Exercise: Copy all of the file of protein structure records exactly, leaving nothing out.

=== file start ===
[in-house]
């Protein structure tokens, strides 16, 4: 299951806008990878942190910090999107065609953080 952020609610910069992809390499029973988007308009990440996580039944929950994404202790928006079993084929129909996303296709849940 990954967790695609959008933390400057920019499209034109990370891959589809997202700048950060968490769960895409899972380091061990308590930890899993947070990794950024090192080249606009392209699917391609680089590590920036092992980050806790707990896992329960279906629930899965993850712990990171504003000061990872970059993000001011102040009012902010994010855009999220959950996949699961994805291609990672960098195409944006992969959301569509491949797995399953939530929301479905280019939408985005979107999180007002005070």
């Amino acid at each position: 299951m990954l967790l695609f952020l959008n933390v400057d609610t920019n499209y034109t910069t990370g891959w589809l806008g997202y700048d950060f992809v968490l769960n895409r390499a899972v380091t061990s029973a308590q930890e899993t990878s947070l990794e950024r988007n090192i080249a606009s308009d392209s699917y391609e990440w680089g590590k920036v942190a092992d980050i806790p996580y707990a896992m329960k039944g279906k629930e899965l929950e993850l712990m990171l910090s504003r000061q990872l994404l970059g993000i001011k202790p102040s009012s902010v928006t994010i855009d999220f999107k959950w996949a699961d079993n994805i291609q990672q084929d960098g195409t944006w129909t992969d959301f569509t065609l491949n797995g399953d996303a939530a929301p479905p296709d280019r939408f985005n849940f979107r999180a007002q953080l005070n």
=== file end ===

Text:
[in-house]
């Protein structure tokens, strides 16, 4: 299951806008990878942190910090999107065609953080 952020609610910069992809390499029973988007308009990440996580039944929950994404202790928006079993084929129909996303296709849940 990954967790695609959008933390400057920019499209034109990370891959589809997202700048950060968490769960895409899972380091061990308590930890899993947070990794950024090192080249606009392209699917391609680089590590920036092992980050806790707990896992329960279906629930899965993850712990990171504003000061990872970059993000001011102040009012902010994010855009999220959950996949699961994805291609990672960098195409944006992969959301569509491949797995399953939530929301479905280019939408985005979107999180007002005070």
């Amino acid at each position: 299951m990954l967790l695609f952020l959008n933390v400057d609610t920019n499209y034109t910069t990370g891959w589809l806008g997202y700048d950060f992809v968490l769960n895409r390499a899972v380091t061990s029973a308590q930890e899993t990878s947070l990794e950024r988007n090192i080249a606009s308009d392209s699917y391609e990440w680089g590590k920036v942190a092992d980050i806790p996580y707990a896992m329960k039944g279906k629930e899965l929950e993850l712990m990171l910090s504003r000061q990872l994404l970059g993000i001011k202790p102040s009012s902010v928006t994010i855009d999220f999107k959950w996949a699961d079993n994805i291609q990672q084929d960098g195409t944006w129909t992969d959301f569509t065609l491949n797995g399953d996303a939530a929301p479905p296709d280019r939408f985005n849940f979107r999180a007002q953080l005070n």